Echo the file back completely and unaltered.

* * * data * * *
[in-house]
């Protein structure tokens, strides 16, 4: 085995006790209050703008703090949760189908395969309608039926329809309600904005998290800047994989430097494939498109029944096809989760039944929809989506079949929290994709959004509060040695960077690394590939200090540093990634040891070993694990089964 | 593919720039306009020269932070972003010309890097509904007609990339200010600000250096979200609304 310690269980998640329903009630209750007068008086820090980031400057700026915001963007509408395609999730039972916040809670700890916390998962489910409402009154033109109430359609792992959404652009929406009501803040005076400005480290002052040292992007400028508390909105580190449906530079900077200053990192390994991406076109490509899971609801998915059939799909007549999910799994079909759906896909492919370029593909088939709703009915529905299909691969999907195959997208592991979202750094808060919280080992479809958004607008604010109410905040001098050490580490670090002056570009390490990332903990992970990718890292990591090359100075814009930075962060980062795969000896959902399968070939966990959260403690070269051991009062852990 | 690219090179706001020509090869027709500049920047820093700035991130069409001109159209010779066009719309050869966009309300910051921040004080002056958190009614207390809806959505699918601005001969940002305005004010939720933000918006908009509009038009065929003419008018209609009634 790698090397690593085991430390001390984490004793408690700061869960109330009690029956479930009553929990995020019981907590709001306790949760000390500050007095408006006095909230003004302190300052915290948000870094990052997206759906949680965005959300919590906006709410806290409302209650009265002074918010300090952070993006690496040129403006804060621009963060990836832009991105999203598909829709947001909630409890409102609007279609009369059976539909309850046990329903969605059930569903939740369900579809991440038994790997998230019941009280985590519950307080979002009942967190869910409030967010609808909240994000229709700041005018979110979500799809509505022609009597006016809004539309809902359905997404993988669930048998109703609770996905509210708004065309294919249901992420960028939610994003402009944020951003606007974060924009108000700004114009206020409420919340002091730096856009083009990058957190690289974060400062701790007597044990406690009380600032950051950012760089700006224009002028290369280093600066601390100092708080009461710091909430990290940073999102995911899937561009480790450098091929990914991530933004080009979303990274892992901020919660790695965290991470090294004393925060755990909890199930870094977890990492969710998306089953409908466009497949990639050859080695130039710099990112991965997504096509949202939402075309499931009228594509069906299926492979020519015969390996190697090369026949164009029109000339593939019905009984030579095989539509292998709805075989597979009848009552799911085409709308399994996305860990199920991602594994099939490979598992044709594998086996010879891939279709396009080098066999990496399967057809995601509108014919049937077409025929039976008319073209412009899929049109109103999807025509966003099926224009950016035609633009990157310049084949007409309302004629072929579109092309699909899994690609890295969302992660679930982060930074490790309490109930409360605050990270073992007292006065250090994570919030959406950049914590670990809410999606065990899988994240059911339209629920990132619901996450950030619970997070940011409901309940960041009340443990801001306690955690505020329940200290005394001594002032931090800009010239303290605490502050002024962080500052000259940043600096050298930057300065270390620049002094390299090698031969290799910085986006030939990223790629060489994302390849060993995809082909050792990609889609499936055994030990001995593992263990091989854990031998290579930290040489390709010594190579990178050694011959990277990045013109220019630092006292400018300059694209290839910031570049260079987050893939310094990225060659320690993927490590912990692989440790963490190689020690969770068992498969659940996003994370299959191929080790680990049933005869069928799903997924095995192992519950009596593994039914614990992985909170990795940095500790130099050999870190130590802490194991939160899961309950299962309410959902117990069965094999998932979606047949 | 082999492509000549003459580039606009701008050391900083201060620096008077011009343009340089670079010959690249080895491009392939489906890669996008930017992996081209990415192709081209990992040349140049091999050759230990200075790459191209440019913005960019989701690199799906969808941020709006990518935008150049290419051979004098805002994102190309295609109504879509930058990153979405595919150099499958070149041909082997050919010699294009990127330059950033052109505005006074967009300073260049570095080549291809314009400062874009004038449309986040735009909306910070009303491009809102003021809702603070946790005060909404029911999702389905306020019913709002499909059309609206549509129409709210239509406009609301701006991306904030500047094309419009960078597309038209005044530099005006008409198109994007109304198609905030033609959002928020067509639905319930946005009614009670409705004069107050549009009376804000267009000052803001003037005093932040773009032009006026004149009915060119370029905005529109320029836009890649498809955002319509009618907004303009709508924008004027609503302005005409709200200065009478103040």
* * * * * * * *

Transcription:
[in-house]
């Protein structure tokens, strides 16, 4: 085995006790209050703008703090949760189908395969309608039926329809309600904005998290800047994989430097494939498109029944096809989760039944929809989506079949929290994709959004509060040695960077690394590939200090540093990634040891070993694990089964 | 593919720039306009020269932070972003010309890097509904007609990339200010600000250096979200609304 310690269980998640329903009630209750007068008086820090980031400057700026915001963007509408395609999730039972916040809670700890916390998962489910409402009154033109109430359609792992959404652009929406009501803040005076400005480290002052040292992007400028508390909105580190449906530079900077200053990192390994991406076109490509899971609801998915059939799909007549999910799994079909759906896909492919370029593909088939709703009915529905299909691969999907195959997208592991979202750094808060919280080992479809958004607008604010109410905040001098050490580490670090002056570009390490990332903990992970990718890292990591090359100075814009930075962060980062795969000896959902399968070939966990959260403690070269051991009062852990 | 690219090179706001020509090869027709500049920047820093700035991130069409001109159209010779066009719309050869966009309300910051921040004080002056958190009614207390809806959505699918601005001969940002305005004010939720933000918006908009509009038009065929003419008018209609009634 790698090397690593085991430390001390984490004793408690700061869960109330009690029956479930009553929990995020019981907590709001306790949760000390500050007095408006006095909230003004302190300052915290948000870094990052997206759906949680965005959300919590906006709410806290409302209650009265002074918010300090952070993006690496040129403006804060621009963060990836832009991105999203598909829709947001909630409890409102609007279609009369059976539909309850046990329903969605059930569903939740369900579809991440038994790997998230019941009280985590519950307080979002009942967190869910409030967010609808909240994000229709700041005018979110979500799809509505022609009597006016809004539309809902359905997404993988669930048998109703609770996905509210708004065309294919249901992420960028939610994003402009944020951003606007974060924009108000700004114009206020409420919340002091730096856009083009990058957190690289974060400062701790007597044990406690009380600032950051950012760089700006224009002028290369280093600066601390100092708080009461710091909430990290940073999102995911899937561009480790450098091929990914991530933004080009979303990274892992901020919660790695965290991470090294004393925060755990909890199930870094977890990492969710998306089953409908466009497949990639050859080695130039710099990112991965997504096509949202939402075309499931009228594509069906299926492979020519015969390996190697090369026949164009029109000339593939019905009984030579095989539509292998709805075989597979009848009552799911085409709308399994996305860990199920991602594994099939490979598992044709594998086996010879891939279709396009080098066999990496399967057809995601509108014919049937077409025929039976008319073209412009899929049109109103999807025509966003099926224009950016035609633009990157310049084949007409309302004629072929579109092309699909899994690609890295969302992660679930982060930074490790309490109930409360605050990270073992007292006065250090994570919030959406950049914590670990809410999606065990899988994240059911339209629920990132619901996450950030619970997070940011409901309940960041009340443990801001306690955690505020329940200290005394001594002032931090800009010239303290605490502050002024962080500052000259940043600096050298930057300065270390620049002094390299090698031969290799910085986006030939990223790629060489994302390849060993995809082909050792990609889609499936055994030990001995593992263990091989854990031998290579930290040489390709010594190579990178050694011959990277990045013109220019630092006292400018300059694209290839910031570049260079987050893939310094990225060659320690993927490590912990692989440790963490190689020690969770068992498969659940996003994370299959191929080790680990049933005869069928799903997924095995192992519950009596593994039914614990992985909170990795940095500790130099050999870190130590802490194991939160899961309950299962309410959902117990069965094999998932979606047949 | 082999492509000549003459580039606009701008050391900083201060620096008077011009343009340089670079010959690249080895491009392939489906890669996008930017992996081209990415192709081209990992040349140049091999050759230990200075790459191209440019913005960019989701690199799906969808941020709006990518935008150049290419051979004098805002994102190309295609109504879509930058990153979405595919150099499958070149041909082997050919010699294009990127330059950033052109505005006074967009300073260049570095080549291809314009400062874009004038449309986040735009909306910070009303491009809102003021809702603070946790005060909404029911999702389905306020019913709002499909059309609206549509129409709210239509406009609301701006991306904030500047094309419009960078597309038209005044530099005006008409198109994007109304198609905030033609959002928020067509639905319930946005009614009670409705004069107050549009009376804000267009000052803001003037005093932040773009032009006026004149009915060119370029905005529109320029836009890649498809955002319509009618907004303009709508924008004027609503302005005409709200200065009478103040």